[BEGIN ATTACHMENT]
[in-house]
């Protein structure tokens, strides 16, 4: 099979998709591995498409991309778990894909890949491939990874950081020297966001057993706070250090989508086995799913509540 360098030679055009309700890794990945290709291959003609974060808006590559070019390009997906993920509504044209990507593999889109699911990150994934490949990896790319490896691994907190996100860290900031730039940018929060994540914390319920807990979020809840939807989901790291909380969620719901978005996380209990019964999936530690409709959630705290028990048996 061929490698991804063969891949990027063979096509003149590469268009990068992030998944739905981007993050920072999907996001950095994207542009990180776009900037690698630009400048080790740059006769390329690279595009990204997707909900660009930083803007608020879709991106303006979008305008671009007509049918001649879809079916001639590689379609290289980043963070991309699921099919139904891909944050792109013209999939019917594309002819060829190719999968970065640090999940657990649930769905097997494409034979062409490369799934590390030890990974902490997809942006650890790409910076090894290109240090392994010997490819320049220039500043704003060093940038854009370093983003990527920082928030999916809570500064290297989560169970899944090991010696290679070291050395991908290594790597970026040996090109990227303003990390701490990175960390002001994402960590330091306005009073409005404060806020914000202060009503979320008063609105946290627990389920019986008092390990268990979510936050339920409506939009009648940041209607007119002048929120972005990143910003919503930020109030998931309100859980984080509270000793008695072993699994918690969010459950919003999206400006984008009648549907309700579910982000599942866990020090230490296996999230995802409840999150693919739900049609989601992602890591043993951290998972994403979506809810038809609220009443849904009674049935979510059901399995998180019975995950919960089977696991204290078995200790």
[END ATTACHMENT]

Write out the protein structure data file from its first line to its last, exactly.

[in-house]
């Protein structure tokens, strides 16, 4: 099979998709591995498409991309778990894909890949491939990874950081020297966001057993706070250090989508086995799913509540 360098030679055009309700890794990945290709291959003609974060808006590559070019390009997906993920509504044209990507593999889109699911990150994934490949990896790319490896691994907190996100860290900031730039940018929060994540914390319920807990979020809840939807989901790291909380969620719901978005996380209990019964999936530690409709959630705290028990048996 061929490698991804063969891949990027063979096509003149590469268009990068992030998944739905981007993050920072999907996001950095994207542009990180776009900037690698630009400048080790740059006769390329690279595009990204997707909900660009930083803007608020879709991106303006979008305008671009007509049918001649879809079916001639590689379609290289980043963070991309699921099919139904891909944050792109013209999939019917594309002819060829190719999968970065640090999940657990649930769905097997494409034979062409490369799934590390030890990974902490997809942006650890790409910076090894290109240090392994010997490819320049220039500043704003060093940038854009370093983003990527920082928030999916809570500064290297989560169970899944090991010696290679070291050395991908290594790597970026040996090109990227303003990390701490990175960390002001994402960590330091306005009073409005404060806020914000202060009503979320008063609105946290627990389920019986008092390990268990979510936050339920409506939009009648940041209607007119002048929120972005990143910003919503930020109030998931309100859980984080509270000793008695072993699994918690969010459950919003999206400006984008009648549907309700579910982000599942866990020090230490296996999230995802409840999150693919739900049609989601992602890591043993951290998972994403979506809810038809609220009443849904009674049935979510059901399995998180019975995950919960089977696991204290078995200790």